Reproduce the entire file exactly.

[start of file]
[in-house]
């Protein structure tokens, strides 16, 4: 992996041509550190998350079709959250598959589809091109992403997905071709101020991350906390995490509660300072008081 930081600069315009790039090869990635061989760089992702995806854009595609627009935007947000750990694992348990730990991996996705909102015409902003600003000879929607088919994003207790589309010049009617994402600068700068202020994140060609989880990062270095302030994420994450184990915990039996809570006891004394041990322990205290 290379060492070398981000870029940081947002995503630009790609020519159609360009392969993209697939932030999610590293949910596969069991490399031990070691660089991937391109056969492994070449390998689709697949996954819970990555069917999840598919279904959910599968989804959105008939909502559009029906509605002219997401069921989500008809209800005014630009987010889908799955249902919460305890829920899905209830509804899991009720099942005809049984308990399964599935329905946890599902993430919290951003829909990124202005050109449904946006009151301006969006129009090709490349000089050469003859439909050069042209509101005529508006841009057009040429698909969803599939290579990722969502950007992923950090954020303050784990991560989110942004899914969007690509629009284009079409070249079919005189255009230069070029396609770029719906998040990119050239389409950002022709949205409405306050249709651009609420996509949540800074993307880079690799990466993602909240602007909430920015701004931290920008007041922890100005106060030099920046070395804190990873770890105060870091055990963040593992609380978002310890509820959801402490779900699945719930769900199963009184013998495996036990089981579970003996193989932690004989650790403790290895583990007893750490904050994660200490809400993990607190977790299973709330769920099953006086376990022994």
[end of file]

[in-house]
């Protein structure tokens, strides 16, 4: 992996041509550190998350079709959250598959589809091109992403997905071709101020991350906390995490509660300072008081 930081600069315009790039090869990635061989760089992702995806854009595609627009935007947000750990694992348990730990991996996705909102015409902003600003000879929607088919994003207790589309010049009617994402600068700068202020994140060609989880990062270095302030994420994450184990915990039996809570006891004394041990322990205290 290379060492070398981000870029940081947002995503630009790609020519159609360009392969993209697939932030999610590293949910596969069991490399031990070691660089991937391109056969492994070449390998689709697949996954819970990555069917999840598919279904959910599968989804959105008939909502559009029906509605002219997401069921989500008809209800005014630009987010889908799955249902919460305890829920899905209830509804899991009720099942005809049984308990399964599935329905946890599902993430919290951003829909990124202005050109449904946006009151301006969006129009090709490349000089050469003859439909050069042209509101005529508006841009057009040429698909969803599939290579990722969502950007992923950090954020303050784990991560989110942004899914969007690509629009284009079409070249079919005189255009230069070029396609770029719906998040990119050239389409950002022709949205409405306050249709651009609420996509949540800074993307880079690799990466993602909240602007909430920015701004931290920008007041922890100005106060030099920046070395804190990873770890105060870091055990963040593992609380978002310890509820959801402490779900699945719930769900199963009184013998495996036990089981579970003996193989932690004989650790403790290895583990007893750490904050994660200490809400993990607190977790299973709330769920099953006086376990022994």